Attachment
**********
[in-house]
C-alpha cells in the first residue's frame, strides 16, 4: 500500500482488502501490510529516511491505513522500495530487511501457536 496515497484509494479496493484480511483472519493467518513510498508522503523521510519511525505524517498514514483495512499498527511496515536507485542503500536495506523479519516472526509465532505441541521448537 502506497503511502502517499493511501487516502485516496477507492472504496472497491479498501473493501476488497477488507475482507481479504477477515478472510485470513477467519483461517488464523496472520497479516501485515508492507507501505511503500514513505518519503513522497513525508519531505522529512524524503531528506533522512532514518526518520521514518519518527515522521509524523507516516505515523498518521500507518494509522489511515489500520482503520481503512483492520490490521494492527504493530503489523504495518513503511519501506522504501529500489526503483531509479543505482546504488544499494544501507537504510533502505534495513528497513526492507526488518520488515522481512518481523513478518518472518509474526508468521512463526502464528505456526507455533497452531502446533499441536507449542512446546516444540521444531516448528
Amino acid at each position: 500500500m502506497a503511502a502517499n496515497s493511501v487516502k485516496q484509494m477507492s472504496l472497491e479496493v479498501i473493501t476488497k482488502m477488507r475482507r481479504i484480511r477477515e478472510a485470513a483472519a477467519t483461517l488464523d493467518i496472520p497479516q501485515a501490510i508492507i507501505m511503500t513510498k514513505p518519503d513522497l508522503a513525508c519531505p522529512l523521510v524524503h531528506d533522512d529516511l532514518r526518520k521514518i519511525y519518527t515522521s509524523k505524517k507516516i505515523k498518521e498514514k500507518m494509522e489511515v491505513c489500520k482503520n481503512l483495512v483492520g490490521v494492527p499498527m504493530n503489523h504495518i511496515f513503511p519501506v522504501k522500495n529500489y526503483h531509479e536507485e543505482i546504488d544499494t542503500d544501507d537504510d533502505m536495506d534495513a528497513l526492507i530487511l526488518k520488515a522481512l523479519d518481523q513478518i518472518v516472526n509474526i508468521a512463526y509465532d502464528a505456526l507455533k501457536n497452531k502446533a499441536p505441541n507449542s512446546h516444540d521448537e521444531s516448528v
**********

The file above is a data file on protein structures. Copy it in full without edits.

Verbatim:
[in-house]
C-alpha cells in the first residue's frame, strides 16, 4: 500500500482488502501490510529516511491505513522500495530487511501457536 496515497484509494479496493484480511483472519493467518513510498508522503523521510519511525505524517498514514483495512499498527511496515536507485542503500536495506523479519516472526509465532505441541521448537 502506497503511502502517499493511501487516502485516496477507492472504496472497491479498501473493501476488497477488507475482507481479504477477515478472510485470513477467519483461517488464523496472520497479516501485515508492507507501505511503500514513505518519503513522497513525508519531505522529512524524503531528506533522512532514518526518520521514518519518527515522521509524523507516516505515523498518521500507518494509522489511515489500520482503520481503512483492520490490521494492527504493530503489523504495518513503511519501506522504501529500489526503483531509479543505482546504488544499494544501507537504510533502505534495513528497513526492507526488518520488515522481512518481523513478518518472518509474526508468521512463526502464528505456526507455533497452531502446533499441536507449542512446546516444540521444531516448528
Amino acid at each position: 500500500m502506497a503511502a502517499n496515497s493511501v487516502k485516496q484509494m477507492s472504496l472497491e479496493v479498501i473493501t476488497k482488502m477488507r475482507r481479504i484480511r477477515e478472510a485470513a483472519a477467519t483461517l488464523d493467518i496472520p497479516q501485515a501490510i508492507i507501505m511503500t513510498k514513505p518519503d513522497l508522503a513525508c519531505p522529512l523521510v524524503h531528506d533522512d529516511l532514518r526518520k521514518i519511525y519518527t515522521s509524523k505524517k507516516i505515523k498518521e498514514k500507518m494509522e489511515v491505513c489500520k482503520n481503512l483495512v483492520g490490521v494492527p499498527m504493530n503489523h504495518i511496515f513503511p519501506v522504501k522500495n529500489y526503483h531509479e536507485e543505482i546504488d544499494t542503500d544501507d537504510d533502505m536495506d534495513a528497513l526492507i530487511l526488518k520488515a522481512l523479519d518481523q513478518i518472518v516472526n509474526i508468521a512463526y509465532d502464528a505456526l507455533k501457536n497452531k502446533a499441536p505441541n507449542s512446546h516444540d521448537e521444531s516448528v